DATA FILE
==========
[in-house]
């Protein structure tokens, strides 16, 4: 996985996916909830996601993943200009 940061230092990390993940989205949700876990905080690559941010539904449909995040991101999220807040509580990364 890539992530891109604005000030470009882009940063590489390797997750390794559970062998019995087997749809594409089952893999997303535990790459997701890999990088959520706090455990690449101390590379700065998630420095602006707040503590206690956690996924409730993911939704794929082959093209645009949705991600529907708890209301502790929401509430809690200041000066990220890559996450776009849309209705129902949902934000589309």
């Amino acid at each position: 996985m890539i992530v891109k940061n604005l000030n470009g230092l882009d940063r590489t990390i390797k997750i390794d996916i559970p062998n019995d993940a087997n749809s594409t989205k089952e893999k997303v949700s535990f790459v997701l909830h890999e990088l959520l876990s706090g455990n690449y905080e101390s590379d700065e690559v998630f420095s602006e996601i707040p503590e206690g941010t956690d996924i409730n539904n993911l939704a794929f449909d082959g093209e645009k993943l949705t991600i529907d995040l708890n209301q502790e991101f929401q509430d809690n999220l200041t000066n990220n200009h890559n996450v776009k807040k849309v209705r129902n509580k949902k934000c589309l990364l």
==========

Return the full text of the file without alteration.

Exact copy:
[in-house]
């Protein structure tokens, strides 16, 4: 996985996916909830996601993943200009 940061230092990390993940989205949700876990905080690559941010539904449909995040991101999220807040509580990364 890539992530891109604005000030470009882009940063590489390797997750390794559970062998019995087997749809594409089952893999997303535990790459997701890999990088959520706090455990690449101390590379700065998630420095602006707040503590206690956690996924409730993911939704794929082959093209645009949705991600529907708890209301502790929401509430809690200041000066990220890559996450776009849309209705129902949902934000589309």
């Amino acid at each position: 996985m890539i992530v891109k940061n604005l000030n470009g230092l882009d940063r590489t990390i390797k997750i390794d996916i559970p062998n019995d993940a087997n749809s594409t989205k089952e893999k997303v949700s535990f790459v997701l909830h890999e990088l959520l876990s706090g455990n690449y905080e101390s590379d700065e690559v998630f420095s602006e996601i707040p503590e206690g941010t956690d996924i409730n539904n993911l939704a794929f449909d082959g093209e645009k993943l949705t991600i529907d995040l708890n209301q502790e991101f929401q509430d809690n999220l200041t000066n990220n200009h890559n996450v776009k807040k849309v209705r129902n509580k949902k934000c589309l990364l």